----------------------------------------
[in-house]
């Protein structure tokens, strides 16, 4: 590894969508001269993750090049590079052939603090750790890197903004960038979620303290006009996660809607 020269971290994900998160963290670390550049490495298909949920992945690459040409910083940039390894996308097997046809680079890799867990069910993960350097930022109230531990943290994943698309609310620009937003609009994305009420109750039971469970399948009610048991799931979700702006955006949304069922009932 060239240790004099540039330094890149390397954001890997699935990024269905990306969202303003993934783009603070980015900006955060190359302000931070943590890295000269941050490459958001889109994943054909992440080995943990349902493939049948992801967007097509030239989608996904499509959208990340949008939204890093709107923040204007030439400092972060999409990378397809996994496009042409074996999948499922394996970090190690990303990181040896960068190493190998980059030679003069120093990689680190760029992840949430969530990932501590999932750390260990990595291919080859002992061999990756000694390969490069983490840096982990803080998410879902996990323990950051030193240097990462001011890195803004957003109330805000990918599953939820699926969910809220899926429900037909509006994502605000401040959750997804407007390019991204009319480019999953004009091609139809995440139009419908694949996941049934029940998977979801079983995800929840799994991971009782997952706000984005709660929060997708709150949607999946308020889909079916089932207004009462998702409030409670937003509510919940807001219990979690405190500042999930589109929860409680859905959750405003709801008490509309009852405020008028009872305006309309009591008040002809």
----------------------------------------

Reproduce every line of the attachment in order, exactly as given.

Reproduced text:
[in-house]
């Protein structure tokens, strides 16, 4: 590894969508001269993750090049590079052939603090750790890197903004960038979620303290006009996660809607 020269971290994900998160963290670390550049490495298909949920992945690459040409910083940039390894996308097997046809680079890799867990069910993960350097930022109230531990943290994943698309609310620009937003609009994305009420109750039971469970399948009610048991799931979700702006955006949304069922009932 060239240790004099540039330094890149390397954001890997699935990024269905990306969202303003993934783009603070980015900006955060190359302000931070943590890295000269941050490459958001889109994943054909992440080995943990349902493939049948992801967007097509030239989608996904499509959208990340949008939204890093709107923040204007030439400092972060999409990378397809996994496009042409074996999948499922394996970090190690990303990181040896960068190493190998980059030679003069120093990689680190760029992840949430969530990932501590999932750390260990990595291919080859002992061999990756000694390969490069983490840096982990803080998410879902996990323990950051030193240097990462001011890195803004957003109330805000990918599953939820699926969910809220899926429900037909509006994502605000401040959750997804407007390019991204009319480019999953004009091609139809995440139009419908694949996941049934029940998977979801079983995800929840799994991971009782997952706000984005709660929060997708709150949607999946308020889909079916089932207004009462998702409030409670937003509510919940807001219990979690405190500042999930589109929860409680859905959750405003709801008490509309009852405020008028009872305006309309009591008040002809």